Theocracy’s fourth album, Ghost Ship, is probably the band’s most ambitious work to date. What started as a solo effort for lead singer Matt Smith has evolved into a band that embodies a full-on, in-your-face approach to their music. Categorically, Theocracy plays to the hair metal and power metal bands of yesteryear (along the lines of Stryper and Dream Theater), with the added element of progressive rock to what they do. It all works; I really like this project. The overall musicianship, with special regard to the guitar work, is incredible. With an ability to combine those riffs and solos with well-written harmonies and fantastic production from Smith, Ghost Ship should be on your short list of listens.
The project opens with “Paper Tiger,” and it’s a great opener with its guitar work, vocals and harmonies written to catch your attention. In fact, harmonies are one of the high points of this album; check out “A Call to Arms” as well for its songwriting. The aforementioned progressive sound is found on “The Wonder of it All” and “Wishing Well,” with both tunes embracing a strong sense of dynamics, both in the tracks themselves but as well as within the overall context of the entire album. Theocracy are good at writing to keep you thinking, including tracks like “Castaway,” which includes an unexpected surprise break.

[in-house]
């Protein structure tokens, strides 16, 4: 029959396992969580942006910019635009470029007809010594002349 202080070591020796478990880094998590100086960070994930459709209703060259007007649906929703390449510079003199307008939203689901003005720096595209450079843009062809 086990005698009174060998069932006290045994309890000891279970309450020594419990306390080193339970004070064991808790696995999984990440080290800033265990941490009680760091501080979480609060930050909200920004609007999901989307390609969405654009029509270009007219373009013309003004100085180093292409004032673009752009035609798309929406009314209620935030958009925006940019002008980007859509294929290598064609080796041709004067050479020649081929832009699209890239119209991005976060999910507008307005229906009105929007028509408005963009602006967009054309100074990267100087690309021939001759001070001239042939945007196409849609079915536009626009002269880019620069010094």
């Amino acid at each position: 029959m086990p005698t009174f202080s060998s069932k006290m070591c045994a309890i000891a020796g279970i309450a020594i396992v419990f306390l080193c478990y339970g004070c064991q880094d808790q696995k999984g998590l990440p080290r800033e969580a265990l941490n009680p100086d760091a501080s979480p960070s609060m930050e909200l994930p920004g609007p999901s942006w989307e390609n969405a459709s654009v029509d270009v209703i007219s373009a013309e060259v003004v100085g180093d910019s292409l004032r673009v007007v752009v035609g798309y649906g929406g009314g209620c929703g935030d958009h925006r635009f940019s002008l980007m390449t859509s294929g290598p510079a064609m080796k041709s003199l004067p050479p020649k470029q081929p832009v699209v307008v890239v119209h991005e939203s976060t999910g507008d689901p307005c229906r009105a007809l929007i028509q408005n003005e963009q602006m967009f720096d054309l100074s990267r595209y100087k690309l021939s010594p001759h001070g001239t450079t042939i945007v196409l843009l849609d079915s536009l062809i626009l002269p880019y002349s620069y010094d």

Perhaps the singular, most musical song is “Around the World and Back.” Not only is it one of Smith’s production highlights on the album, but the dynamics — opening with keys, impressing a laid-back vibe that turns into straight on rock — are once again the standout. It speaks to the band’s ability to write a complete song. “Ghost Ship” is somewhat theatrical in its approach and is arranged almost as a symphonic work. While it’s still another one of the great rockers, it’s a lot deeper musically and lyrically than that.
Speaking of overall production, there are two tunes which exemplify Smith’s true ability as a producer. “Ghost Ship” and the album’s closer, “Easter.” (The work there is masterful; if for no other reason than the quality of these two songs, I would recommend listening to this album.) The closing track, “Easter,” is definitely unique. Theocracy likes to write and record long songs, but this one comes in at almost ten minutes. While it would be easy just to call it another prog/symphonic/epic song with length for length’s sake, it goes beyond that by truly showcasing the band’s talent.
It’s no stretch for the imagination to wonder why Theocracy has a world wide fan base in the metal community. It’s a strong album from start to finish featuring classic power metal songwriting, great production from the frontman, and key attention to the dynamics of how a full album should lead the listener. With album releases like Ghost Ship, that worldwide fan base will surely increase.